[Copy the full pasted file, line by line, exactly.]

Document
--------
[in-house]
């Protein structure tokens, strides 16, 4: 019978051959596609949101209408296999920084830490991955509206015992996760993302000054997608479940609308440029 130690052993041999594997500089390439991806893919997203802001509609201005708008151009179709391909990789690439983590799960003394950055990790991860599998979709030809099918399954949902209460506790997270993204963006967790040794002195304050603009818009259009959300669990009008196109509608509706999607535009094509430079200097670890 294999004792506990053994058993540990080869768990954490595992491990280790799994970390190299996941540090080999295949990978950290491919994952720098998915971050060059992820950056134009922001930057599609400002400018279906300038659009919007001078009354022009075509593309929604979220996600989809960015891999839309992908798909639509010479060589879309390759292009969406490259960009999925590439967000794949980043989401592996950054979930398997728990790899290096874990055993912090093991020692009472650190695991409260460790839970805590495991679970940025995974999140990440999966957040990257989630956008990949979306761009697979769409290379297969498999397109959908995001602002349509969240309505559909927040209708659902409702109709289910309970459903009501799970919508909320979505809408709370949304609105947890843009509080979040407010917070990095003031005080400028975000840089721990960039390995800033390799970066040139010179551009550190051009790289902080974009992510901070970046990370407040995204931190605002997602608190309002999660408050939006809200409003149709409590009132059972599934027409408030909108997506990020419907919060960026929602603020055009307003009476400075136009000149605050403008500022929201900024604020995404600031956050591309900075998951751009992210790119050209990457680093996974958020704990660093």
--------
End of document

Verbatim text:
[in-house]
């Protein structure tokens, strides 16, 4: 019978051959596609949101209408296999920084830490991955509206015992996760993302000054997608479940609308440029 130690052993041999594997500089390439991806893919997203802001509609201005708008151009179709391909990789690439983590799960003394950055990790991860599998979709030809099918399954949902209460506790997270993204963006967790040794002195304050603009818009259009959300669990009008196109509608509706999607535009094509430079200097670890 294999004792506990053994058993540990080869768990954490595992491990280790799994970390190299996941540090080999295949990978950290491919994952720098998915971050060059992820950056134009922001930057599609400002400018279906300038659009919007001078009354022009075509593309929604979220996600989809960015891999839309992908798909639509010479060589879309390759292009969406490259960009999925590439967000794949980043989401592996950054979930398997728990790899290096874990055993912090093991020692009472650190695991409260460790839970805590495991679970940025995974999140990440999966957040990257989630956008990949979306761009697979769409290379297969498999397109959908995001602002349509969240309505559909927040209708659902409702109709289910309970459903009501799970919508909320979505809408709370949304609105947890843009509080979040407010917070990095003031005080400028975000840089721990960039390995800033390799970066040139010179551009550190051009790289902080974009992510901070970046990370407040995204931190605002997602608190309002999660408050939006809200409003149709409590009132059972599934027409408030909108997506990020419907919060960026929602603020055009307003009476400075136009000149605050403008500022929201900024604020995404600031956050591309900075998951751009992210790119050209990457680093996974958020704990660093």